Then, before the celebration of the Culture’s rebranding, Anna gets her period and what happens next is the most disgusting thing I have ever witnessed. Her weave ingests her menstrual blood from her lady bits.
After finding out that Zora stole her ideas and passed them off as her own, Anna has revenge sex with Julius (who was having an affair with Zora). During their dalliance, Anna stabs him to death, and her weave drinks his blood!
Finally, Anna realizes that the weave has got to go, but when she tries to get it removed, all hell breaks loose. The weave kills the stylist and Edna, then cocoons them and drinks their blood.
Instead of being a rational human being and calling the police, or a lawyer, or skipping town, what does Anna do? She goes to the Culture headquarters to talk to Zora. Why does she do this? Your guess is as good as mine.
Anyway, Anna finds Zora and it's revealed that everyone who got a weave from Virgie’s is experiencing the same thing. The weaves are killing people and taking over their wearer's body. When Zora tries to cut her weave out of her hair, the weave wraps around her wrist and hoists her in the air, killing her.
Cue Anna's awkward run.
You'd think at this point Anna would do something, anything different, but you'd be wrong. Seeing all of these people dead doesn't stop Anna from going into work the next day and taking over as the host of Cult Live. But, during the taping, Anna believes she sees Zora (who is supposed to be dead) walking around.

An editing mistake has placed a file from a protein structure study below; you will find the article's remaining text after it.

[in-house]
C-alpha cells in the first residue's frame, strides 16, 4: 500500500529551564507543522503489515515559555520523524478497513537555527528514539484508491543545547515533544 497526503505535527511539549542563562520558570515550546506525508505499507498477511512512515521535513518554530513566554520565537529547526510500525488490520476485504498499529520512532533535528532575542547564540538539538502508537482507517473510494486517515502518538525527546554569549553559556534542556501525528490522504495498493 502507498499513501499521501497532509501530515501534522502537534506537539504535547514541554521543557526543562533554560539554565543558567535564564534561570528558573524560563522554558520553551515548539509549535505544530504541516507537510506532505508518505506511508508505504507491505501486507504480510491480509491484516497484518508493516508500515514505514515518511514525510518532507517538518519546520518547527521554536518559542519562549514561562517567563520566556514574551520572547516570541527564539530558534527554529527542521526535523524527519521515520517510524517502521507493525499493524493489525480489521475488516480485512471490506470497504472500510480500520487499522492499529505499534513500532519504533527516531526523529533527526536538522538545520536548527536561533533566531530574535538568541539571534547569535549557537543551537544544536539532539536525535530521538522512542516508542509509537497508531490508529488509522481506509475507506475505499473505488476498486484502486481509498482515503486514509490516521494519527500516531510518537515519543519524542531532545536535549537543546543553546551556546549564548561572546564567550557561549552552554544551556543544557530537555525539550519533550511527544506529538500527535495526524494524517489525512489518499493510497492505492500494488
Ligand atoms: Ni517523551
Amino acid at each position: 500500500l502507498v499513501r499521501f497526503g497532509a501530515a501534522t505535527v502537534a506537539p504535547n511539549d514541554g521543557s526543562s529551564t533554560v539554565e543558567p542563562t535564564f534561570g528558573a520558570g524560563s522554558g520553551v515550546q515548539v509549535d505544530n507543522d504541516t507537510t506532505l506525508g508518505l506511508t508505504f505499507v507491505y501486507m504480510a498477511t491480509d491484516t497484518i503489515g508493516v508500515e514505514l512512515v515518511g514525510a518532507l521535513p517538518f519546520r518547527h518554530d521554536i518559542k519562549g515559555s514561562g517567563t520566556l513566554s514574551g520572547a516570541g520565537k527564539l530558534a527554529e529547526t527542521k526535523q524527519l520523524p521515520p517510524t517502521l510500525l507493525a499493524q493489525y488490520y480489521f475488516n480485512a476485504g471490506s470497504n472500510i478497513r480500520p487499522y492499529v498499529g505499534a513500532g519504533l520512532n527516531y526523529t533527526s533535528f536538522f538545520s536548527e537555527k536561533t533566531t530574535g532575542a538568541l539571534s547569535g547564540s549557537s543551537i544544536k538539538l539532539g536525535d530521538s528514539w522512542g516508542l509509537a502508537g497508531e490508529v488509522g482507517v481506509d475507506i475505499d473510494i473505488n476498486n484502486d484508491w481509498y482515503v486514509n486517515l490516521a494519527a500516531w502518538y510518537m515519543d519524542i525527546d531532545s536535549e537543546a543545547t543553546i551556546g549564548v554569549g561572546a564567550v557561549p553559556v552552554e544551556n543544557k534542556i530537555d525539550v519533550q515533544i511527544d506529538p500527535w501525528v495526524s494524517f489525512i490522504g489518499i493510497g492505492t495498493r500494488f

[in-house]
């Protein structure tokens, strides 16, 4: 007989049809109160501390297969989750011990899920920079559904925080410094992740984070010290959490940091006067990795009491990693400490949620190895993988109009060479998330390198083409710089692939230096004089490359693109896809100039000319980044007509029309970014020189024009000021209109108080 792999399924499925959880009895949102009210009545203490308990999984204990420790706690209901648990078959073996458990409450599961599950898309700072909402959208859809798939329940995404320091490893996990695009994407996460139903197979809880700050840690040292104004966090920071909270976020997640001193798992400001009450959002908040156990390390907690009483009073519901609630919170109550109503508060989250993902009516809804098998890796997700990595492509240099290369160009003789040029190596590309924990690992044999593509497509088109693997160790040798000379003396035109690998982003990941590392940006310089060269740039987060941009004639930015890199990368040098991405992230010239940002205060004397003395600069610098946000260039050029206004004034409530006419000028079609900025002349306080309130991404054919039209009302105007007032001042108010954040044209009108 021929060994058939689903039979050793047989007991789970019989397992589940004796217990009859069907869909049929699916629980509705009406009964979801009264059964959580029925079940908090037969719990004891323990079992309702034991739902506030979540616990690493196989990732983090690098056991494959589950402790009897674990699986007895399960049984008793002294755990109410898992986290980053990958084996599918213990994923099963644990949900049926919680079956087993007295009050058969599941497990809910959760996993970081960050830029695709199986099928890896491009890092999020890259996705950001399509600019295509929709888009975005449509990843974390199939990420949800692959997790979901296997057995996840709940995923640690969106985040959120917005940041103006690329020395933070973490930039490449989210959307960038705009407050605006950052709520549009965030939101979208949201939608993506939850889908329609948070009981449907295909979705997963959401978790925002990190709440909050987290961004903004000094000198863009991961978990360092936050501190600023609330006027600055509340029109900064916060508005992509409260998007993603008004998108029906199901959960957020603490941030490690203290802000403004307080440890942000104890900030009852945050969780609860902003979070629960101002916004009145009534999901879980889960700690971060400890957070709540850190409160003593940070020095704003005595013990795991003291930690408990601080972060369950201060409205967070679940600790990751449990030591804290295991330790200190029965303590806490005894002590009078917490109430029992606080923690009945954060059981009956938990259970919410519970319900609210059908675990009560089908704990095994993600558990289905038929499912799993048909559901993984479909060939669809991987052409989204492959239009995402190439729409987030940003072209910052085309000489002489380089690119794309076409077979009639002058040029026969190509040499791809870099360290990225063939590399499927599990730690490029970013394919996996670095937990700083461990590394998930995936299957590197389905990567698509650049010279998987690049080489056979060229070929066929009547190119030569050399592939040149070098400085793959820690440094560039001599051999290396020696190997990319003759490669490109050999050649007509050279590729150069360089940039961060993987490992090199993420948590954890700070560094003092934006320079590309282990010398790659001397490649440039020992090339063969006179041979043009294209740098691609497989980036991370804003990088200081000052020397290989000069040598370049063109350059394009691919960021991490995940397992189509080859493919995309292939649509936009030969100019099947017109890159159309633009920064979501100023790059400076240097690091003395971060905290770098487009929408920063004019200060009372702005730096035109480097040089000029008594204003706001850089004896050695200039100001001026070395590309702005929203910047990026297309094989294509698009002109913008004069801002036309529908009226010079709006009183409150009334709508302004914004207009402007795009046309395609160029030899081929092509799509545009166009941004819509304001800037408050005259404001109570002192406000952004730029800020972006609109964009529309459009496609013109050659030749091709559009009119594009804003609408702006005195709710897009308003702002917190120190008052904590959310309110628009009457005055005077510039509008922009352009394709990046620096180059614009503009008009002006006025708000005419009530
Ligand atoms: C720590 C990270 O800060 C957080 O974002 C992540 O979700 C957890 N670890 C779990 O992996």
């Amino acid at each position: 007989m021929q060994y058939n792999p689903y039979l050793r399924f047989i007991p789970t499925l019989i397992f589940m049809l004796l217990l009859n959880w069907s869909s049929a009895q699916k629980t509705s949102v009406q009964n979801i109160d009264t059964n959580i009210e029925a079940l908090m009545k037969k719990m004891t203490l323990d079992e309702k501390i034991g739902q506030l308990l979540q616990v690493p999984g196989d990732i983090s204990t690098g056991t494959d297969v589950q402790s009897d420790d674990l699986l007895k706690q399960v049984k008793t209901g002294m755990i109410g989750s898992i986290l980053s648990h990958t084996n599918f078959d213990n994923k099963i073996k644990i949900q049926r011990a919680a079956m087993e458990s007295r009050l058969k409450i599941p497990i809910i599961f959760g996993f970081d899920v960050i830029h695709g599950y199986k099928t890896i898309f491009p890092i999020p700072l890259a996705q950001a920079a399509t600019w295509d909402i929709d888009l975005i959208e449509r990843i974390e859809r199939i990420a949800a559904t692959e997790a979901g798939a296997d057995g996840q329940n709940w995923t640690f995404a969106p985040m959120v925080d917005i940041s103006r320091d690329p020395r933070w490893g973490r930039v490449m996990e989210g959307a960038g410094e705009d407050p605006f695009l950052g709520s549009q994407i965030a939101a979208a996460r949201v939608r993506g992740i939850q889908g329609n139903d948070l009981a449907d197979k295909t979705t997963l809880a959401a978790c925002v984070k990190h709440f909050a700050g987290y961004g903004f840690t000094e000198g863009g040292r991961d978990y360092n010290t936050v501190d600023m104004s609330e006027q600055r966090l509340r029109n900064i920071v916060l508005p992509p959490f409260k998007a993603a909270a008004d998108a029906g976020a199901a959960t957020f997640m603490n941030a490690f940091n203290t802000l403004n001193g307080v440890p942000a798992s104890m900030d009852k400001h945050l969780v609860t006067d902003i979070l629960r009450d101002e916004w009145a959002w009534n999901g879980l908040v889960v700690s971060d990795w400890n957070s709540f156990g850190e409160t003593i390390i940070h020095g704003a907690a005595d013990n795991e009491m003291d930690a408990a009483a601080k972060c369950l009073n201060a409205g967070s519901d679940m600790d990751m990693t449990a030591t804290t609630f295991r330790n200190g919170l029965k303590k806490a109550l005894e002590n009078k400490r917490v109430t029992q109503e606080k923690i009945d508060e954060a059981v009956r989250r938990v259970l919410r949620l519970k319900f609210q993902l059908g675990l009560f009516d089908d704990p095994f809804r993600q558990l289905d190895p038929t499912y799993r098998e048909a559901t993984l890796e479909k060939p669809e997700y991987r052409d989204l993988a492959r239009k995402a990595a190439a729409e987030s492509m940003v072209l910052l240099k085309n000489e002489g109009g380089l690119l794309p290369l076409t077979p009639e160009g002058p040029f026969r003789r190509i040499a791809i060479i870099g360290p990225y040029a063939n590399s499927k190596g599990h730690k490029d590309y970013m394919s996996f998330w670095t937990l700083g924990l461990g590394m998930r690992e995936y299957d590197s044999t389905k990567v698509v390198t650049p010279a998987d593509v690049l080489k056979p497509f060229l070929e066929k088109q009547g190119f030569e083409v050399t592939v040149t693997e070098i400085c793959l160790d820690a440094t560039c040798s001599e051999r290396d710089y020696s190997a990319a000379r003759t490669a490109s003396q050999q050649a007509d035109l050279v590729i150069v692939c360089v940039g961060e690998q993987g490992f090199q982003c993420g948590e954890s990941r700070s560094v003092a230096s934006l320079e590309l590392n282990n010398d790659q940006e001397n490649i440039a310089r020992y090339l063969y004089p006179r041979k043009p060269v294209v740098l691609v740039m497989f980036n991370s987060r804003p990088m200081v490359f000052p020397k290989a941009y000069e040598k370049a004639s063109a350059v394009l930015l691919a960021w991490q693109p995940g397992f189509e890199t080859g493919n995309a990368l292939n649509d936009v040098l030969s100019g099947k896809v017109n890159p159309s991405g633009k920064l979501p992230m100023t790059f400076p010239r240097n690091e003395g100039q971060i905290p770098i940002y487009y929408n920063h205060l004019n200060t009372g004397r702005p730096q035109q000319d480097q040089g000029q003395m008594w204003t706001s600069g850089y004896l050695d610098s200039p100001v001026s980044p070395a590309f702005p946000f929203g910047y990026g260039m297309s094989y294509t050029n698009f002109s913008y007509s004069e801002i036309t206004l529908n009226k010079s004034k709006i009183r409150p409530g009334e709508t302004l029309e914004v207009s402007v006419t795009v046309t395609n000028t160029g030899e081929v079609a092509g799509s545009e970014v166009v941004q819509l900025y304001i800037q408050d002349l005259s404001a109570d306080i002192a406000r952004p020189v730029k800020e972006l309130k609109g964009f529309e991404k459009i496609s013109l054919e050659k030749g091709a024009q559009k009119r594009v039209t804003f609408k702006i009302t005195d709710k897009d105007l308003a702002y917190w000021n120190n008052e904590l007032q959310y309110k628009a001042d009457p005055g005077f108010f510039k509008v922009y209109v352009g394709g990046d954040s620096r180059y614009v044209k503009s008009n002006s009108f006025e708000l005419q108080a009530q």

This is where shit gets real. Zora's assistant is snatched and killed by a possessed Zora.
All the Culture staff members are sitting in a room, zombified and covered in weave.
Then, we have Brook-Lynne (aka my favorite character) offering some much needed comic relief.
Finally, after all that drama, Anna is able to barricade herself in a studio room. She tries to shoot possessed-Zora, but the gun she found is actually a lighter. She's able to trigger the sprinklers and the weave starts "dying," allowing her to cut it from her head.
Fast forward a few days, Anna is moving out of her apartment and notices that the pink hair product contains pig's blood, which she considers an "appetizer" for her killer weave.
We also see a Cult advertisement featuring Zora, suggesting that she survived, but is now fully possessed by the weave.
Finally, we come full circle with the Moss-Haired Girl story. Turns out it's real, and the land that the cursed tree is on is owned by Grant Madison's family. They continue to farm the hair even though they know the outcome. Truly evil!
My Overall Thoughts:
Concept: 10/10. This movie is so imaginative and creative. I applaud the brains behind the film.
Horror Level: 6/10. This movie wasn't too scary, however it did have a creepy factor to it. I'm not too proud to admit that at certain spots, I might have been a little startled.
Overall Rating: 8/10. This movie is solid. It's funny, interesting, and entertaining. There are some spots that leave something to be desired, but overall it's a great movie.
Do I Recommend?: Heck yes! Everyone needs to watch this film. I was hooked from beginning to end and I am glad I spent two hours watching it. I will never not recommend this movie!